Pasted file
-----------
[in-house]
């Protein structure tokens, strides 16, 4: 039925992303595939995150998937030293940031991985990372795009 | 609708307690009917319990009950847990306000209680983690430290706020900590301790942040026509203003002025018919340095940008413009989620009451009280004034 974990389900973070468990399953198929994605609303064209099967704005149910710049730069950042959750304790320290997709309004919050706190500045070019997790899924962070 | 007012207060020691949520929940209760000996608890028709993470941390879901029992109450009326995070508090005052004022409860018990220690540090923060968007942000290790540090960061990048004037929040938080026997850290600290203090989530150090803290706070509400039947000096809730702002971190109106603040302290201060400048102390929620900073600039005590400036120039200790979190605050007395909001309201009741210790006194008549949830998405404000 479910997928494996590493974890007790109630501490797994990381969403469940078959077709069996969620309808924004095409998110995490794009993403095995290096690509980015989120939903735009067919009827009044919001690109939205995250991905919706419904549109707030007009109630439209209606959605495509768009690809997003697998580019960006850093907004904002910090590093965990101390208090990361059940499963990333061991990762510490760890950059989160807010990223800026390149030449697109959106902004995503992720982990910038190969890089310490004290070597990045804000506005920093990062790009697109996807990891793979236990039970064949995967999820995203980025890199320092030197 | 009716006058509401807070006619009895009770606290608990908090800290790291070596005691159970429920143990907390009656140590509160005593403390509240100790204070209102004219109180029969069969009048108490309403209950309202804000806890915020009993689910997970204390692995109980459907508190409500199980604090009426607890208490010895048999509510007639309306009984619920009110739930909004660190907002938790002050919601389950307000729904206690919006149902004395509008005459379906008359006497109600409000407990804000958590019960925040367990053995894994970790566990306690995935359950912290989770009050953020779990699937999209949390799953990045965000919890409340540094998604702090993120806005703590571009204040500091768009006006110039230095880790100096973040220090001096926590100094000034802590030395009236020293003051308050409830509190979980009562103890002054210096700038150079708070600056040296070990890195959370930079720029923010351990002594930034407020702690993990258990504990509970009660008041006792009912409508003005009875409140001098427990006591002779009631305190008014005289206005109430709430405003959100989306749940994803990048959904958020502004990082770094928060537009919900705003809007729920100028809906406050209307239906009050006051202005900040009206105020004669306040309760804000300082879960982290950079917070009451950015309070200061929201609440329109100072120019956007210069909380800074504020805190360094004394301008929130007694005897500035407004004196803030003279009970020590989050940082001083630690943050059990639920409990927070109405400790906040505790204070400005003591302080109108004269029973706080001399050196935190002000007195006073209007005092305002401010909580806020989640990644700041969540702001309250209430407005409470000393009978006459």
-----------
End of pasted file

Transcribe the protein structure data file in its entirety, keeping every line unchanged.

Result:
[in-house]
């Protein structure tokens, strides 16, 4: 039925992303595939995150998937030293940031991985990372795009 | 609708307690009917319990009950847990306000209680983690430290706020900590301790942040026509203003002025018919340095940008413009989620009451009280004034 974990389900973070468990399953198929994605609303064209099967704005149910710049730069950042959750304790320290997709309004919050706190500045070019997790899924962070 | 007012207060020691949520929940209760000996608890028709993470941390879901029992109450009326995070508090005052004022409860018990220690540090923060968007942000290790540090960061990048004037929040938080026997850290600290203090989530150090803290706070509400039947000096809730702002971190109106603040302290201060400048102390929620900073600039005590400036120039200790979190605050007395909001309201009741210790006194008549949830998405404000 479910997928494996590493974890007790109630501490797994990381969403469940078959077709069996969620309808924004095409998110995490794009993403095995290096690509980015989120939903735009067919009827009044919001690109939205995250991905919706419904549109707030007009109630439209209606959605495509768009690809997003697998580019960006850093907004904002910090590093965990101390208090990361059940499963990333061991990762510490760890950059989160807010990223800026390149030449697109959106902004995503992720982990910038190969890089310490004290070597990045804000506005920093990062790009697109996807990891793979236990039970064949995967999820995203980025890199320092030197 | 009716006058509401807070006619009895009770606290608990908090800290790291070596005691159970429920143990907390009656140590509160005593403390509240100790204070209102004219109180029969069969009048108490309403209950309202804000806890915020009993689910997970204390692995109980459907508190409500199980604090009426607890208490010895048999509510007639309306009984619920009110739930909004660190907002938790002050919601389950307000729904206690919006149902004395509008005459379906008359006497109600409000407990804000958590019960925040367990053995894994970790566990306690995935359950912290989770009050953020779990699937999209949390799953990045965000919890409340540094998604702090993120806005703590571009204040500091768009006006110039230095880790100096973040220090001096926590100094000034802590030395009236020293003051308050409830509190979980009562103890002054210096700038150079708070600056040296070990890195959370930079720029923010351990002594930034407020702690993990258990504990509970009660008041006792009912409508003005009875409140001098427990006591002779009631305190008014005289206005109430709430405003959100989306749940994803990048959904958020502004990082770094928060537009919900705003809007729920100028809906406050209307239906009050006051202005900040009206105020004669306040309760804000300082879960982290950079917070009451950015309070200061929201609440329109100072120019956007210069909380800074504020805190360094004394301008929130007694005897500035407004004196803030003279009970020590989050940082001083630690943050059990639920409990927070109405400790906040505790204070400005003591302080109108004269029973706080001399050196935190002000007195006073209007005092305002401010909580806020989640990644700041969540702001309250209430407005409470000393009978006459």